I'm Kenney Mencher. I'm an artist who left a tenured professorship in 2016 to pursue making art full time. This blog is about art, art history, with a emphasis on human rights. I make homoerotic art featuring bears, otters & other gay wildlife.
Thursday, May 12, 2022
"Mariette Pathy Allen | House Ball, Harlem, 1984"--opening Thursday
Mariette Pathy Allen | House Ball, Harlem, 1984 May 12 – July 16, 2022
Opening extravaganza: Thursday, May 12, 2022 6 - 8 PM
ClampArt is pleased to announce “House Ball, Harlem, 1984”—Mariette Pathy Allen’s second solo show with the gallery.
Mariette Pathy Allen began photographing the transgender community in the late 1970s. Through her artistic practice, she has been a pioneering force in gender consciousness, contributing to numerous cultural and academic publications about gender variance and lecturing across the globe.
In 1984, Allen was invited to attend and photograph a house ball in Harlem. The competitions began after midnight and ran to 8 AM. The space was very dark, and there were many, many categories including the Face Competition, Femme Queen Realness, Runway, etc. Contestants competed for trophies, prizes, and bragging rights. While Allen shot images of the action in front of the audience, she also invested much of her time and interest in the preparations backstage, shooting more intimate portraits.
Drag balls have been hosted in Harlem going back to the post-Civil War era. Writer Thad Morgan notes: “Attendees varied in race, gender, and sex—with some women taking part by wearing men’s clothes—but the main attractions were female impersonators who showed off their gowns and bodies to a panel of judges in typical pageant fashion.” The balls continued for decades and grew in popularity. Concerning the balls in the 1920s during the Harlem Renaissance, Morgan continues: “The era not only allowed African American artists—from painters and authors to dancers and musicians—to experiment with and reinvent their crafts, it also saw popular Black artists experience and explore gender, sex and sexuality like never before.”
By the late 1960s, the balls were still thriving. And while the pageants had long been interracial, it was common knowledge that the mostly white judges often favored light, European features. At the 1967 Miss All-America Camp Beauty Pageant in Philadelphia a white contestant was crowned winner, when Crystal LaBeija, representing Manhattan, cried foul, claiming discrimination against the Black and Lantinx queens. So, in protest, in the early 1970s, Crystal LeBeija and drag queen Lottie LeBeija established the House of LaBeija, the first ever ballroom “house,” with Crystal as the house mother.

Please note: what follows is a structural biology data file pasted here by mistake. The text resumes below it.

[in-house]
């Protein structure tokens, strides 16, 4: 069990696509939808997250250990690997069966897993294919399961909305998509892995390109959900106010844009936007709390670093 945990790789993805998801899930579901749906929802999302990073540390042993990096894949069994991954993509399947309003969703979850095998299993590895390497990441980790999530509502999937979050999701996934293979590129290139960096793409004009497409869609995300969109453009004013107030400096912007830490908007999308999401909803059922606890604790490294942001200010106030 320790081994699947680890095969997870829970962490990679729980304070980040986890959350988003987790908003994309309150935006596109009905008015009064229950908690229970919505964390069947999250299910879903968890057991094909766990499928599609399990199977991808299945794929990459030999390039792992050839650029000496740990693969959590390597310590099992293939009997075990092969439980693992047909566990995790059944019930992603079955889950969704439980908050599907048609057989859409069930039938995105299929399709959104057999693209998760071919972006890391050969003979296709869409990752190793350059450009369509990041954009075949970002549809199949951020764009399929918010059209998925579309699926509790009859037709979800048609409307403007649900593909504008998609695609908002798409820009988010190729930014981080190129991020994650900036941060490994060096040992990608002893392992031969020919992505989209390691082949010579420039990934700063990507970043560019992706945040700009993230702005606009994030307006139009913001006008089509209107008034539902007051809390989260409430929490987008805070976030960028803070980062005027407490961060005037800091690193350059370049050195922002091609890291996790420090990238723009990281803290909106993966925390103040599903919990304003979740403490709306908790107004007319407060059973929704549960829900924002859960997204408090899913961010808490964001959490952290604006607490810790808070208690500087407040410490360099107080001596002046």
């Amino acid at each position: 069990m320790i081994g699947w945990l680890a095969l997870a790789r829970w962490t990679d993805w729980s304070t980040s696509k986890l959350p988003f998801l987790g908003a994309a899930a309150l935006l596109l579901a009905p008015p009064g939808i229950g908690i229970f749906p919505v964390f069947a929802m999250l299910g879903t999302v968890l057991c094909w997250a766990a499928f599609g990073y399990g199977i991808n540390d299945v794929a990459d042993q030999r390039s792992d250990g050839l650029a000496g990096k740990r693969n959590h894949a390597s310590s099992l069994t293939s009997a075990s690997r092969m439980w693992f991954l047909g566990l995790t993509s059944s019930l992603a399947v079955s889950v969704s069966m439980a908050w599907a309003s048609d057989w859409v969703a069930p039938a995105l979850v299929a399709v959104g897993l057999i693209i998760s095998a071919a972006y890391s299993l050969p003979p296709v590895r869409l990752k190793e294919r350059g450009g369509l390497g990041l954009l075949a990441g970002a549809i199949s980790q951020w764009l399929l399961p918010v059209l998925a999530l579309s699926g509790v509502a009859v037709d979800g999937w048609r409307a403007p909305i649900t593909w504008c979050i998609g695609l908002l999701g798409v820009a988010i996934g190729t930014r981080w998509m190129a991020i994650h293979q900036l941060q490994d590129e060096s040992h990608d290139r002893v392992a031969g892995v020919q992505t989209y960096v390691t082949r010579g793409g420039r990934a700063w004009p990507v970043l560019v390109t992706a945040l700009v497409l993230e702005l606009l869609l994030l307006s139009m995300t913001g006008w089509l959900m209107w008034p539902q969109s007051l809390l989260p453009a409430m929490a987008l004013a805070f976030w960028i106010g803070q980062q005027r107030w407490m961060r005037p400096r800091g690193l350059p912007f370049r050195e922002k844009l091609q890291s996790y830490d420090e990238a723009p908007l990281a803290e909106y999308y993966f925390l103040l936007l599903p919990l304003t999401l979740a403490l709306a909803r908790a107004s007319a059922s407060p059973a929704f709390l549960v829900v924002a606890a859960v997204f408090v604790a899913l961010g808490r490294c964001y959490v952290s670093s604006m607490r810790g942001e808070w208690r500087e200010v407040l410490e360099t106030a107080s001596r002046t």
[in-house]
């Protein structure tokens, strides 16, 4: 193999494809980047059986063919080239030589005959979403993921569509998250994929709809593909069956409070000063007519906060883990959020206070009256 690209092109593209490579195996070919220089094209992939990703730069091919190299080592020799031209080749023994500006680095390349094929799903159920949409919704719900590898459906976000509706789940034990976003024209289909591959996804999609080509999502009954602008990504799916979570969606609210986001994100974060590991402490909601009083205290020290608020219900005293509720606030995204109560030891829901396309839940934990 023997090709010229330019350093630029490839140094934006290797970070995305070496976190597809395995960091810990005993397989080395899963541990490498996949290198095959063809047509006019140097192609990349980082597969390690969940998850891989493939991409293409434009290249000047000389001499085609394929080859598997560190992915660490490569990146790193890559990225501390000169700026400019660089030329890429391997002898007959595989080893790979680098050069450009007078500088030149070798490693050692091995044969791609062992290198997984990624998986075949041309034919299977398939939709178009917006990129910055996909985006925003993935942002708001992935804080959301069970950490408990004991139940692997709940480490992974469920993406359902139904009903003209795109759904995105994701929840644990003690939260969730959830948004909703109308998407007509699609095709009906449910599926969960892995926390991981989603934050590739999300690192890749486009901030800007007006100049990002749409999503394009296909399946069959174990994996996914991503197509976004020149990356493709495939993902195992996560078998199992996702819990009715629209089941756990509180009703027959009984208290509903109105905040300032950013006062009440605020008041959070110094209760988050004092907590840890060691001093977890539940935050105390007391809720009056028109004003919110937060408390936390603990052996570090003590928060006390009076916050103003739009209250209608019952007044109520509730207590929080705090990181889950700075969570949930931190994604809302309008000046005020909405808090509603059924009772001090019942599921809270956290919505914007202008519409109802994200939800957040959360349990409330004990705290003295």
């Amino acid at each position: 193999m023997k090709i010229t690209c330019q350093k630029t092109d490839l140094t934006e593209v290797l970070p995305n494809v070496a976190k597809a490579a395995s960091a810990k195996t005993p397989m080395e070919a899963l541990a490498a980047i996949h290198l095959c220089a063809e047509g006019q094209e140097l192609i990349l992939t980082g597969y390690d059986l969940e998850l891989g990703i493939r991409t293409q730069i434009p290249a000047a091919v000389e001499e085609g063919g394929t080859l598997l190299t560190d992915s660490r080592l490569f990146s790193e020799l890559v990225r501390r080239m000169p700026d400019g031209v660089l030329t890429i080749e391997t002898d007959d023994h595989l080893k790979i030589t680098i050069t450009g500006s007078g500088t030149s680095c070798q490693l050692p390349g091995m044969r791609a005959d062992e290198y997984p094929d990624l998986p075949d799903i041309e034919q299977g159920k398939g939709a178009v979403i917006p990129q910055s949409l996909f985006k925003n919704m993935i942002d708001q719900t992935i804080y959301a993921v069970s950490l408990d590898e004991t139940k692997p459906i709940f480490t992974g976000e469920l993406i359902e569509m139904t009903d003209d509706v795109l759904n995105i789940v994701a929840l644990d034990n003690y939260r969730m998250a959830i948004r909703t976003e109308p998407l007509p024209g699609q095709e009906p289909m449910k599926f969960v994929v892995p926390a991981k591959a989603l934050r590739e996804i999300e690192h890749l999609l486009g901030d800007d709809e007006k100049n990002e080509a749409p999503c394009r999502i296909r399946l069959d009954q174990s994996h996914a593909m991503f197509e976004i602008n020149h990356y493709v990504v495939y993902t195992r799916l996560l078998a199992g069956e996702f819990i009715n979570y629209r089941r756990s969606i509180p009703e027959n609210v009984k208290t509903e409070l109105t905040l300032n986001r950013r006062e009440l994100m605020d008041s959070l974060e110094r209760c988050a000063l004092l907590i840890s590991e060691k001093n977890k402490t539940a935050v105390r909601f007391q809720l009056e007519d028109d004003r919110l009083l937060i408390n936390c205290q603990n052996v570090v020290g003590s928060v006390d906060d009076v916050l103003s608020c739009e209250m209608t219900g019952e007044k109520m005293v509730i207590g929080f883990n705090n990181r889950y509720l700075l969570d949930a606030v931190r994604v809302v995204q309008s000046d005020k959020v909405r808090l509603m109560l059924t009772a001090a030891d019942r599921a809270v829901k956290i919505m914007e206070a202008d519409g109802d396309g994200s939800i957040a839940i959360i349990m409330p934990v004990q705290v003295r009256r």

From the beginning, house balls welcomed Black and Latinx queer, gay, and trans people. Functioning more as families than teams, the houses “were led by house ‘mothers’ or house ‘fathers’ to guide and groom their house ‘children’ for the world.” House culture thrives today across the country in many cities, especially in the Northeast.
Balls provide both a physical and mental space for the celebration and exploration of gender, race, and a wide range of societal themes. Categories offer moments to bask in the cultural types and personas that influence how individuals see themselves and the wider world. The ball functions as an incubator of self-identification and realization. Many of Mariette Pathy Allen’s images have focused on the public experiences and moments in the lives of transgender individuals. The 1984 house ball in Harlem offered Allen an opportunity to watch a community relish varying projections and expressions of selfhood.
Mariette Pathy Allen’s first book, Transformations: Crossdressers and Those Who Love Them, was groundbreaking in its investigation of a misunderstood community. Her second book, The Gender Frontier, is a collection of photographs, interviews, and essays covering political activism, youth, and the range of people that identify as transgender in the United States. It won the 2004 Lambda Literary Award in the Transgender/Genderqueer category. Other books include TransCuba and Transcendents: Spirit Mediums in Burma and Thailand.
In 2020, Queer|Art, a New York nonprofit dedicated to promoting the work of LGBTQ+ artists, launched a new $10,000 grant for Black trans women artists. The award, called the Illuminations Grant, was developed in collaboration with photographer Mariette Pathy Allen, writer and consultant Aaryn Lang, and multidisciplinary artist Serena Jara. Allen single-handedly endowed the award.
Mariette Pathy Allen’s photographs have been widely exhibited in the United States and abroad. Her work is represented in the permanent collections of MoMA, New York City; the Brooklyn Museum of Art, New York City; New York Public Library, New York City; National Gallery of Art, Washington, D.C.; Art Gallery of Ontario, Toronto, Canada; Reiss-Engelhorn Museum, Frankfurt, Germany; George Eastman Museum, Rochester, New York; Musée de la Photographie, Charleroi, Belgium; Portland Art Museum, Portland, Oregon; Vassar College, Poughkeepsie, New York; Museum of Fine Arts, Houston, Texas; Bibliothèque Nationale, Paris, France; Fogg Museum, Harvard University, Cambridge, Massachusetts; Duke University, Durham, North Carolina; Kinsey Institute, Bloomington, Indiana; Baltimore Museum of Art, Baltimore, Maryland; McEvoy Family Collection, San Francisco, California; Haverford College, Haverford, Pennsylvania; and Museum of Photography, Lishui, China.
Her work will be archived at the Rare Book and Manuscript Library and the Sallie Bingham Center for Women’s Studies at Duke University, Durham, North Carolina.